When creating a character, how in-depth do you delve into
their motives for doing what they do? How far should you?
Every writer brings their own degree of understanding of
the human psyche to their characters but do they convey
that knowledge on paper?
There are three points to consider when creating an life-like
How far can you go?
How far should you go?
Are you successfully portraying your character's
personality and motivations?
How far can you go is answered in part by your own
personal experiences and understanding. If you have a
difficult time understanding other people's motives then
it will be more difficult for you to explore characters
that feel or think differently than you do.
Consider: If you are in a
monogamous relationship, would you have an affair for any
reason? Why? Why not?
If infidelity is a concept you cannot imagine for
yourself, can you empathize with your cheating character
well enough to portray him/her accurately? Conversely, if
you find having an affair to be second nature, can you
write a faithful character without slipping into an
uptight, narrow-minded stereotype?
This is only one scenario. The possibilities are endless
for conflict between your own beliefs and your characters
(No, I'm not asking for personal accounts nor do I or the
other editors condone or encourage criminal activity.)
If you've ever cheated on a test at school could you
expand on your reasons and use them to understand why
your character might feel the need to cheat on their
business records or significant other? People cheat for a
variety of reasons. Fear of failure, fear of
disappointing a parent or mentor, fear of the trouble
they might get into if they fail: ie: criminal
prosecution should their company go bankrupt.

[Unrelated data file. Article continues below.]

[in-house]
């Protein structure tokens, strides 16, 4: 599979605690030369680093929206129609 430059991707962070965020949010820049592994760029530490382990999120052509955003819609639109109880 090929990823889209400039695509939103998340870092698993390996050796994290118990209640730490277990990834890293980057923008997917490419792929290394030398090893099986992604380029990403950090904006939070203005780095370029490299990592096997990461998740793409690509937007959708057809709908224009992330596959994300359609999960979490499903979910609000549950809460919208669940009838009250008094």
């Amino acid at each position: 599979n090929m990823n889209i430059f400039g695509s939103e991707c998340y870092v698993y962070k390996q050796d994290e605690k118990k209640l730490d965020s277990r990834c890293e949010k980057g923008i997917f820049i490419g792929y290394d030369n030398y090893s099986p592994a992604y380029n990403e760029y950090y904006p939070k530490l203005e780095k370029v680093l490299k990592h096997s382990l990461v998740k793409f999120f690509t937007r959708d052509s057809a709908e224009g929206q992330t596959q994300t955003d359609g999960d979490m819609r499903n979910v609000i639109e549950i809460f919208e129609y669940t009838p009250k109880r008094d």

We all have needs that must be met for us to function in
life. These can be as simple as food, shelter and
clothing. The basics. Or they can be as complex as having
our feelings validated by those we love or consider
important. How our needs are met are different for each
person and should be different for each character you
How far should you go is determined in part by your
target audience and your own personal writing style. If
you're writing an action packed thriller, then the
antagonist's motives won't be as important as if you're
exploring the inner workings of Hannibal Lechter's mind
in Silence of the Lambs. Even within the same genre, in
this case, thrillers, there is a wide range of character
However, while most genres allow for a broad variety in
writing styles, the literary novel or short story relies
heavily on exploring the characters' inner thoughts and
motivations. External conflicts aren't as important as
the internal conflicts within your character's mind. For
the literary writer, understanding how and why your
character is going to react (or not react) is crucial.
While all genres depend on a well-told story with
characters that make sense to the reader, other genre
stories can be plot driven and still sell well and be
critically acclaimed. Literary is limited in that
characterization is the driving force behind the story.
So if you have difficulty in empathizing with other
people and their struggles, does that mean you shouldn't